Skewered Spike in administration

Skewered Spike in administration

Spike Australia, one of the last bastions of the dot-com era, placed itself in voluntary administration this week after a bid to secure $5.8 million in funding failed to eventuate.

A lifeline had been thrown by Grant Greentree, a shareholder of ailing Web services company Peakhour, but on Tuesday Greentree announced he was not prepared to provide funds to Spike ahead of his subscription for shares in the company.

The $5.8 million-worth of funding was hoped to give Spike the necessary working capital to see it through its intended merger with ASX-listed Spike Networks, which has a 44 per cent stake in the company.

Spike also attempted to garner funds through existing shareholders Spike Networks and Hong Kong-based venture capital firm (no affiliation with distributor Tech Pacific), which is the majority shareholder of Spike Limited, owning 56 per cent equity of the holding company for the Spike Group .

Both shareholders declined to provide additional funds and Spike was forced to call in administrators Peter Walker and Max Donnelly of Ferrier Hodgson.

"We are working to ensure that Spike continues as a going concern. We are in discussions with several interested parties to secure investment in Spike as an on-going business, including our current staff and activities," Peter Williamson, Spike Australia CEO, said in a prepared statement.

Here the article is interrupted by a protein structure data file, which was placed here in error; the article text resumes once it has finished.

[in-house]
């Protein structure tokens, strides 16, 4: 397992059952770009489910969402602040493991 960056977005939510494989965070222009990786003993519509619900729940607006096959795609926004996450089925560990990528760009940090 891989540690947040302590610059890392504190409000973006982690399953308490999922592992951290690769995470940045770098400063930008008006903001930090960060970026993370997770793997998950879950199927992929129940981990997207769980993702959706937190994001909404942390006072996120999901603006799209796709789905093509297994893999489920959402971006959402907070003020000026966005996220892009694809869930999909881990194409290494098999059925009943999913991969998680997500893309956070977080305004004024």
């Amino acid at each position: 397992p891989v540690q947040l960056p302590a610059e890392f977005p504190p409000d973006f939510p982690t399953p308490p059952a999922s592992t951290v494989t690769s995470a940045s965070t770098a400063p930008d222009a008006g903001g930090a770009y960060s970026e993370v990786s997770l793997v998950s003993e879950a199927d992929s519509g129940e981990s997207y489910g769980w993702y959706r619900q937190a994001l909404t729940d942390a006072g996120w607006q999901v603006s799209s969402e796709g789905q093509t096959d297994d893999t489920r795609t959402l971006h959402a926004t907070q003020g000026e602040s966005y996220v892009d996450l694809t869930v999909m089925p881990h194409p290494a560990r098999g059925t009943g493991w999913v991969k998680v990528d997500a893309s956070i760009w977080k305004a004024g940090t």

A spokesperson for Spike told ARN the company expects to have a clearer idea about its future by the middle of next week after administrators have had a chance to review the company's operations. The once high-flying Spike now generates the bulk of its flagging revenues through Web development and multimedia projects.

The fate of the company's 120-odd staff is uncertain, who returned to work after hearing the news of the company's administration late Wednesday evening, according to sources in contact with ARN.

Administrator Ferrier Hodgson is also in discussions with Spike Limited over the financial position of its other subsidiaries in Hong Kong, Singapore and Tokyo, which continue trading.

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